Non-profit LEAP claims current drug policies are ineffective, harmful to society

PHOENIX - Imagine a world where all drugs are legal. Not just marijuana, but meth, cocaine and even heroin. There's a group pushing that very message in Arizona, but you'll never believe who's behind this radical agenda. 

It's the non-profit, LEAP, Law Enforcement Against Prohibition.

They say it will help, not hurt society. They say it's impossible to regulate or control anything that's illegal. But, all of that changes when you legalize illicit drugs. 

This week, LEAP's co-founder is taking his message to our lawmakers in Arizona.

"The more dangerous the drug, the more reason to legalize it," says Jack Cole.

It's a seemingly unusual message from a man who spent nearly thirty years as a police detective fighting to end drug abuse.

But, Cole says don't be alarmed, he hasn't changed his mission.

"What we've changed our mind about is what will do it and it's not the war on drugs," which Cole calls a failed policy.

It's why he co-founded LEAP, the non-profit supported by various law enforcement from all over the world.

"For the last 30 years, in every governmental survey, kids in high school say it's easier to buy illicit drugs than it is to buy drugs and alcohol," Cole points out.

It's just one of the reasons he wants cocaine, meth and heroin regulated, similar to the way we treat and regulate alcohol sales.

"We didn't do it because we suddenly thought alcohol was a great drug, we should give it to all of our kids.  What we thought is, we can no longer take all of this murder, corruption of public officials. Yeah, alcohol is a problem, but it's a much greater problem when it's prohibited," he says.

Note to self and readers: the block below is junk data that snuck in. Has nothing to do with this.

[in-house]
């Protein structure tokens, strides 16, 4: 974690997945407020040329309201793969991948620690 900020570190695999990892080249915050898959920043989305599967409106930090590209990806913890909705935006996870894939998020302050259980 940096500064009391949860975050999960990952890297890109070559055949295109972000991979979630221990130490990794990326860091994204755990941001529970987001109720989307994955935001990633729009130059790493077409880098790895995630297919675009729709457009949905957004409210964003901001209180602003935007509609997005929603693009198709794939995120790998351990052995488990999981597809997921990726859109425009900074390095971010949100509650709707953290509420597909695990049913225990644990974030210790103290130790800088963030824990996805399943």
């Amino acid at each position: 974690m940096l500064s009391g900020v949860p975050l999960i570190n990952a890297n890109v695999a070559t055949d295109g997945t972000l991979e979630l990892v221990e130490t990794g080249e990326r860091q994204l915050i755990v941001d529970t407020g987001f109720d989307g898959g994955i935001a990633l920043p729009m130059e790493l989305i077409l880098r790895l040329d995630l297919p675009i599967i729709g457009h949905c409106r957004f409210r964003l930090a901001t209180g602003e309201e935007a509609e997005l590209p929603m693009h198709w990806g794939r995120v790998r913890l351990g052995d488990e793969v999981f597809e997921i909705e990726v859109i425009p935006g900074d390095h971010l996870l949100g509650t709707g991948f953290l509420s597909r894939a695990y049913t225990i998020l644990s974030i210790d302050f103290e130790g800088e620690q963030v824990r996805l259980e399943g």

But, substance abuse prevention expert, Shelly Mowrey, says don't be fooled.

"Prescription drugs are highly regulated. We have a prescription drug epidemic taking place in our country right now. So regulation doesn't mean safety," she points out.

She says legalizing drugs changes the perception those drugs aren't risky. Instead, she points to prevention campaigns, which she says have proven to work in Arizona.

"From 2003 to 2005, we had highest use of ecstasy rates across the country," Mowrey says. "We were able to change that, turn it around, and the ecstasy usage rates dropped 56%."

Still, Cole says when law enforcement officers aren't focused on getting drug dealers off the street; they can focus on crimes of violence like rape, child abuse and murder.

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